Ellen G. White Writings

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Homeward Bound, Page 107

An Example of True Sanctification, March 30

Everyone who has this hope in Him purifies himself, just as He is pure.—1 John 3:3.

In the life of the disciple John true sanctification is exemplified. During the years of his close association with Christ, he was often warned and cautioned by the Saviour; and these reproofs he accepted. As the character of the Divine One was manifested to him, John saw his own deficiencies, and was humbled by the revelation. Day by day, in contrast with his own violent spirit, he beheld the tenderness and forbearance of Jesus, and heard His lessons of humility and patience. Day by day his heart was drawn out to Christ, until he lost sight of self in love for his Master. The power and tenderness, the majesty and meekness, the strength and patience, that he saw in the daily life of the Son of God, filled his soul with admiration. He yielded his resentful, ambitious temper to the molding power of Christ, and divine love wrought in him a transformation of character. . . .

Such transformation of character as is seen in the life of John is ever the result of communion with Christ. There may be marked defects in people’s characters, yet when they become true disciples of Christ, the power of divine grace transforms and sanctifies them. Beholding as in a glass the glory of the Lord, they are changed from glory to glory, until they are like Him whom they adore.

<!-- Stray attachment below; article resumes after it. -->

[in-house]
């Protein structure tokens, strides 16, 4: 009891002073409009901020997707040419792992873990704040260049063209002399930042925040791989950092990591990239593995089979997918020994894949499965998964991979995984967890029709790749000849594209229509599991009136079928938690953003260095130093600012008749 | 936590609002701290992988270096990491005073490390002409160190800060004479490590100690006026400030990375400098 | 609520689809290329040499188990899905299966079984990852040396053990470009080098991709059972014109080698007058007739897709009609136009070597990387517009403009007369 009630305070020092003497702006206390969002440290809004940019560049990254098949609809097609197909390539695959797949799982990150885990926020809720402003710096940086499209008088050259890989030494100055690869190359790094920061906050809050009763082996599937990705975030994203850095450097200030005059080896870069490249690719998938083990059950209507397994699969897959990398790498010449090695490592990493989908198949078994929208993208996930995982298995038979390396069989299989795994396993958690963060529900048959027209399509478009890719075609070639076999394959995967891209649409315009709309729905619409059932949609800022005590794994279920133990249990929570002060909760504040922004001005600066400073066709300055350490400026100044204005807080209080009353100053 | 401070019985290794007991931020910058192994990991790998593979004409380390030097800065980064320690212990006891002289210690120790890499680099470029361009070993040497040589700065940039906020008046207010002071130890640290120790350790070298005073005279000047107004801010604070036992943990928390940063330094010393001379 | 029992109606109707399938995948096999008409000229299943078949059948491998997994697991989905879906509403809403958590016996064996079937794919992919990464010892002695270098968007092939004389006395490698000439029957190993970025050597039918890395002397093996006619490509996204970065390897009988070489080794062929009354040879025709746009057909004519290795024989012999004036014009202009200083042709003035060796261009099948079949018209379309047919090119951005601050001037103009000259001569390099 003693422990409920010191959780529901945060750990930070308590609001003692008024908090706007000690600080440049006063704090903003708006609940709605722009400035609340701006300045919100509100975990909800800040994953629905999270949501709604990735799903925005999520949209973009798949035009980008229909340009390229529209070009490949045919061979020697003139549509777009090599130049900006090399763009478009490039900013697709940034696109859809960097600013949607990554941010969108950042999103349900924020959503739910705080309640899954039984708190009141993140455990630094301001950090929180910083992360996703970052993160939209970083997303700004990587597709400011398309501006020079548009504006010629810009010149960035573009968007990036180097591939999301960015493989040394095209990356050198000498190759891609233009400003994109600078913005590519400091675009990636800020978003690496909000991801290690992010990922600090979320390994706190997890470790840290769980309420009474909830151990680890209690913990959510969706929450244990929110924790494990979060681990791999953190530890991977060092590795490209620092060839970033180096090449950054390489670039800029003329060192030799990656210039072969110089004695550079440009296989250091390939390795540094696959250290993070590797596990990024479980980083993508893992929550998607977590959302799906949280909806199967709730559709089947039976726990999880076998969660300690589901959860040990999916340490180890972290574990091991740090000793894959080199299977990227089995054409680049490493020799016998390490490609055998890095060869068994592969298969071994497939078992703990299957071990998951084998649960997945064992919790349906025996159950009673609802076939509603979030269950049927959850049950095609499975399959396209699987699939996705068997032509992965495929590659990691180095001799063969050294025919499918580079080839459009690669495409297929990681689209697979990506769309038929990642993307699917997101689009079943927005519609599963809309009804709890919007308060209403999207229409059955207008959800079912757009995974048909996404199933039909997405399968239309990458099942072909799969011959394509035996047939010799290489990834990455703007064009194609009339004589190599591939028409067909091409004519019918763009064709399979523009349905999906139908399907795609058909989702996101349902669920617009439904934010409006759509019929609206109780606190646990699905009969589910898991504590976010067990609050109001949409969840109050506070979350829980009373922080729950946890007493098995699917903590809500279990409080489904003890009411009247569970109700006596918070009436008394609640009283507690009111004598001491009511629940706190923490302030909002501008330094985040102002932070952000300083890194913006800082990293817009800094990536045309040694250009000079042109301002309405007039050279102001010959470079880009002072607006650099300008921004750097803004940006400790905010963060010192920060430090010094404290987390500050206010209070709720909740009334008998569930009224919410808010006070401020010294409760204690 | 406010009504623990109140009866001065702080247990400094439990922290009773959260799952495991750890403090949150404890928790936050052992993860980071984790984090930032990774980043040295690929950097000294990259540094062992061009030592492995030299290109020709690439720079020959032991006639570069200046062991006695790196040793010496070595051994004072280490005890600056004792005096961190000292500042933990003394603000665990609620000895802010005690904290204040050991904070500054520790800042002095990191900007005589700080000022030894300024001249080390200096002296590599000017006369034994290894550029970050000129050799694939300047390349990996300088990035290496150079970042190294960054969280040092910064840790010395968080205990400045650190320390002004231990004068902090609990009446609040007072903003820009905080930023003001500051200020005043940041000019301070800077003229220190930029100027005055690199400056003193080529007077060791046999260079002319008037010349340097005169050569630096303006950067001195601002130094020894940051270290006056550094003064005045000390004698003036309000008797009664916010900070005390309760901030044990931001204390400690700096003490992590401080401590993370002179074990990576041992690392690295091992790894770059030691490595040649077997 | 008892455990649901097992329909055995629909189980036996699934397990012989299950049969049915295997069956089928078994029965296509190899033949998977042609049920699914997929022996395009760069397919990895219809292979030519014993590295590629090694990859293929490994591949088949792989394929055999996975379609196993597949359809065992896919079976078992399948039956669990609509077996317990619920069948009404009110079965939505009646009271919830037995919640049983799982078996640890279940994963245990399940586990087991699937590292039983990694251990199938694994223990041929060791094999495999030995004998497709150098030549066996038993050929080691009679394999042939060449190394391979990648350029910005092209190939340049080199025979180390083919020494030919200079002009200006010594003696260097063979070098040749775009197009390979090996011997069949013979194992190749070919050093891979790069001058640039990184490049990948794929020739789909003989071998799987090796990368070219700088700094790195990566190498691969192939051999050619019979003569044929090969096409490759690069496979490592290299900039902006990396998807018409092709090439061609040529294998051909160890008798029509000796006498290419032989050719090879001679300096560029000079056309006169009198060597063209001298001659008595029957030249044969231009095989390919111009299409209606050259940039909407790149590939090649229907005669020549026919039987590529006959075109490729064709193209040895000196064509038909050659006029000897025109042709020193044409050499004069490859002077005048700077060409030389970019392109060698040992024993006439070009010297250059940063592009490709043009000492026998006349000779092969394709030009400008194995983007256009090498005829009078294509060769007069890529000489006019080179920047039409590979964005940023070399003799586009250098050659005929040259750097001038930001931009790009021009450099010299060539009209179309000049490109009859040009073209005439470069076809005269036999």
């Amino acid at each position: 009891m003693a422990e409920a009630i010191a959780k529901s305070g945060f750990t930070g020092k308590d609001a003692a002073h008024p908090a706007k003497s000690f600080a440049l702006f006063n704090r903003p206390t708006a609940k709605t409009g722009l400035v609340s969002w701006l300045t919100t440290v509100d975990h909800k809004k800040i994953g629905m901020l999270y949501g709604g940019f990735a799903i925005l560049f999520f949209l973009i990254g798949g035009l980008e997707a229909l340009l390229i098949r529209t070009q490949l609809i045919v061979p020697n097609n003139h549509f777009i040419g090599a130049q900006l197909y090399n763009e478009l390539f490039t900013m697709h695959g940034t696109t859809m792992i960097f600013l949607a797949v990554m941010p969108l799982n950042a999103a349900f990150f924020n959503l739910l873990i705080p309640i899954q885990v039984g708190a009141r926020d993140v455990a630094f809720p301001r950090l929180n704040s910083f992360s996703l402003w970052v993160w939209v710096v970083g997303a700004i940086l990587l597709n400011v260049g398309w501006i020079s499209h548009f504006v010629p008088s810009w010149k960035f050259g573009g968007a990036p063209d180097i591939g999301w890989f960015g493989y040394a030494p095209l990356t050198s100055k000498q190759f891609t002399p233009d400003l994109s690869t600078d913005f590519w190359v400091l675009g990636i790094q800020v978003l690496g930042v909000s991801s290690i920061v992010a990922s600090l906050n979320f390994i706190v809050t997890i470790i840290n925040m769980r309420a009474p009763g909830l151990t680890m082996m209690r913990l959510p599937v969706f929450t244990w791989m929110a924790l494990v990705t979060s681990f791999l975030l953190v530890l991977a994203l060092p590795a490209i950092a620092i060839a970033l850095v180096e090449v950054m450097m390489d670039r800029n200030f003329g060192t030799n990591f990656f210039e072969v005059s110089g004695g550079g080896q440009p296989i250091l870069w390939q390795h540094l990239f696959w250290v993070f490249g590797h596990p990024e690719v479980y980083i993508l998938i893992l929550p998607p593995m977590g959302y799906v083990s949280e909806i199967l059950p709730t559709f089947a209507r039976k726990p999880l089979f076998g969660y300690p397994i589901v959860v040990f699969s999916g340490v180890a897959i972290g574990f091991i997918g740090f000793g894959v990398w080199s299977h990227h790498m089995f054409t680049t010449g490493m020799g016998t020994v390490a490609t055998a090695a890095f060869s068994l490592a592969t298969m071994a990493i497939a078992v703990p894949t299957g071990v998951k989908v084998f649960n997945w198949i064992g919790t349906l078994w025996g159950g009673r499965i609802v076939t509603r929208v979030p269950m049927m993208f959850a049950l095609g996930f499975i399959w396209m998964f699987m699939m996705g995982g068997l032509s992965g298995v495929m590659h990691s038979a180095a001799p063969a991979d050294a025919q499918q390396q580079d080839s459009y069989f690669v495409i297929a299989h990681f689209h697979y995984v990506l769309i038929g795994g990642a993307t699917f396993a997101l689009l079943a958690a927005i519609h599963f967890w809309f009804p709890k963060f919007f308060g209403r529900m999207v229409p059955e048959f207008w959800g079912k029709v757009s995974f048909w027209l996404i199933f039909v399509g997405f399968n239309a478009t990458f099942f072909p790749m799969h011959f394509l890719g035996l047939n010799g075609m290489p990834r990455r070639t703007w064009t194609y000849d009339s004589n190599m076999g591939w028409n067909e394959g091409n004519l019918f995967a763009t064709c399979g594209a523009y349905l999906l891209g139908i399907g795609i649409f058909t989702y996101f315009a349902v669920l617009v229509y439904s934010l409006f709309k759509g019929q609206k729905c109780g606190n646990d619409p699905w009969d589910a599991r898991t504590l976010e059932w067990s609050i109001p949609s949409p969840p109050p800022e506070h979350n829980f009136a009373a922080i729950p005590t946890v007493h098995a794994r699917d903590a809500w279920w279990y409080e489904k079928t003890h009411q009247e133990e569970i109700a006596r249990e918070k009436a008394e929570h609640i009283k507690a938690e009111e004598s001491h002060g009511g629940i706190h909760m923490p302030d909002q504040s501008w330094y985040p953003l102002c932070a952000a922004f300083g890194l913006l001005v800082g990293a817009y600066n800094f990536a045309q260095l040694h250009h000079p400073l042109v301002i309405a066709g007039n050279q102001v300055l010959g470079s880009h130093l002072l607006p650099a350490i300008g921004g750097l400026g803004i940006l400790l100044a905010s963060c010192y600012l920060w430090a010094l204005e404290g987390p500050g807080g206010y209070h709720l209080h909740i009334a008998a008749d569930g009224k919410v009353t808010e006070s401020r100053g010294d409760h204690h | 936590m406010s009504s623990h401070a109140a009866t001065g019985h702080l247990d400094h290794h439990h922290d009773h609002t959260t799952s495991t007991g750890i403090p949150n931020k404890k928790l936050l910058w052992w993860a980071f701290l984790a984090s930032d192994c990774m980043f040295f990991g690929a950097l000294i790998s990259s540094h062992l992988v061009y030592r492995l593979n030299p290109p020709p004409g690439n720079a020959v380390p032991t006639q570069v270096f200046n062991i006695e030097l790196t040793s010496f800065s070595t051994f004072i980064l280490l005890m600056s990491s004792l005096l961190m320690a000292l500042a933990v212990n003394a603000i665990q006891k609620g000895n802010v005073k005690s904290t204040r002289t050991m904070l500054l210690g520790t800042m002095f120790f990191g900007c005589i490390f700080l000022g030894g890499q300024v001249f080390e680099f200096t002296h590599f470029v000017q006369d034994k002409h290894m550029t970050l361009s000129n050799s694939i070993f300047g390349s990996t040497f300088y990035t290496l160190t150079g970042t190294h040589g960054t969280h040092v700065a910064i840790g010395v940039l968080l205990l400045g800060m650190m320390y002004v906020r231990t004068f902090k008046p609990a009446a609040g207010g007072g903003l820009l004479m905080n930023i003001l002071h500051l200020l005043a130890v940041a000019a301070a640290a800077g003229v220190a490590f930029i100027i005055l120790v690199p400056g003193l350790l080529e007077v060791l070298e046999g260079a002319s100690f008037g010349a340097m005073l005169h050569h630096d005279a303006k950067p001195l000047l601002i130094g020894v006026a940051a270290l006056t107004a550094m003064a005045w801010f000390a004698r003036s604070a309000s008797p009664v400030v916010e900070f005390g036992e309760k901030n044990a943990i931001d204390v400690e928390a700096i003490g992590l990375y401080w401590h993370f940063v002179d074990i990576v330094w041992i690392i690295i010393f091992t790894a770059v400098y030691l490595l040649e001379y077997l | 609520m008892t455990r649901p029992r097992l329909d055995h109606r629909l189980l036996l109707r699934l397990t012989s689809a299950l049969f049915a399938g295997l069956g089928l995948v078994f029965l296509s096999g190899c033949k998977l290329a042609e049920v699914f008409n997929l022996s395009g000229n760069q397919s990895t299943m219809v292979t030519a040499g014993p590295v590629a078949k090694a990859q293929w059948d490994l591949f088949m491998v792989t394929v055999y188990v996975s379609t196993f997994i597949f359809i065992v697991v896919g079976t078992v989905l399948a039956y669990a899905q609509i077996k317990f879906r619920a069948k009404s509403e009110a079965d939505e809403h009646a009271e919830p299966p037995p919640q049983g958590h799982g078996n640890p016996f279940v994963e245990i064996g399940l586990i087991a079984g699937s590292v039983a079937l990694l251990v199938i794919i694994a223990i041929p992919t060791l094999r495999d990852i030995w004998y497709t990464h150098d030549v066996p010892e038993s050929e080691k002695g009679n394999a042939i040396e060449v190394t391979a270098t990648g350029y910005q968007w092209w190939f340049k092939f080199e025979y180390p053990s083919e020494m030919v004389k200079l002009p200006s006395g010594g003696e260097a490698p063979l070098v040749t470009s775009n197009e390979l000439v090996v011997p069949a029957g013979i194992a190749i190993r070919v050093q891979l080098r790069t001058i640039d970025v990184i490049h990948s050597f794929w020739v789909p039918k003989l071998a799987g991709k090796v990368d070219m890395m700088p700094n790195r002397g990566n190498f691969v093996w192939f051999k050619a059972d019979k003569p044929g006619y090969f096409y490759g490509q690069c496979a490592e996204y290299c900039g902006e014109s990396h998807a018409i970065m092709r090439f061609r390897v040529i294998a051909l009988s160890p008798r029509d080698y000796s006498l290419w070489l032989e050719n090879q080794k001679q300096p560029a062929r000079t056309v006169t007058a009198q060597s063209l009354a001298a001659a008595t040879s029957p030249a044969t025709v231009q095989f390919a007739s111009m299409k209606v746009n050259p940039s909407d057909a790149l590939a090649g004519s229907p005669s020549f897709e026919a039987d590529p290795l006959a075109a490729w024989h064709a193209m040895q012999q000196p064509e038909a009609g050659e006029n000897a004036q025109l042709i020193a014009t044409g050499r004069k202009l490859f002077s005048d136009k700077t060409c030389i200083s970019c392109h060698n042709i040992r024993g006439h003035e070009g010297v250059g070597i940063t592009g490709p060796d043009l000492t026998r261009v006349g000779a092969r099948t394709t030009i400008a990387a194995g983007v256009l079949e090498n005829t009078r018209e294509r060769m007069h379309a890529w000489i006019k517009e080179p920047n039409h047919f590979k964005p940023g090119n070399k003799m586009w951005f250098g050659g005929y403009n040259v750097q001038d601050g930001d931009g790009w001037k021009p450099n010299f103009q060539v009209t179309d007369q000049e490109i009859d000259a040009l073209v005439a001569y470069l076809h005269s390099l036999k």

John was a teacher of holiness, and in his letters to the church he laid down unerring rules for the conduct of Christians. “Every man that hath this hope in him,” he wrote, “purifieth himself, even as He is pure.” “He that saith he abideth in Him ought himself also so to walk, even as He walked.” (1 John 3:3; 2:6.) He taught that Christians must be pure in heart and life. Never should they be satisfied with an empty profession. As God is holy in His sphere, so fallen human beings, through faith in Christ, are to be holy in their sphere.

“This is the will of God,” the apostle Paul wrote, “even your sanctification.” (1 Thessalonians 4:3.) The sanctification of the church is God’s object in all His dealings with His people. He has chosen them from eternity, that they might be holy. He gave His Son to die for them, that they might be sanctified through obedience to the truth, divested of all the littleness of self. From them He requires a personal work, a personal surrender.—The Acts of the Apostles, 557, 559.

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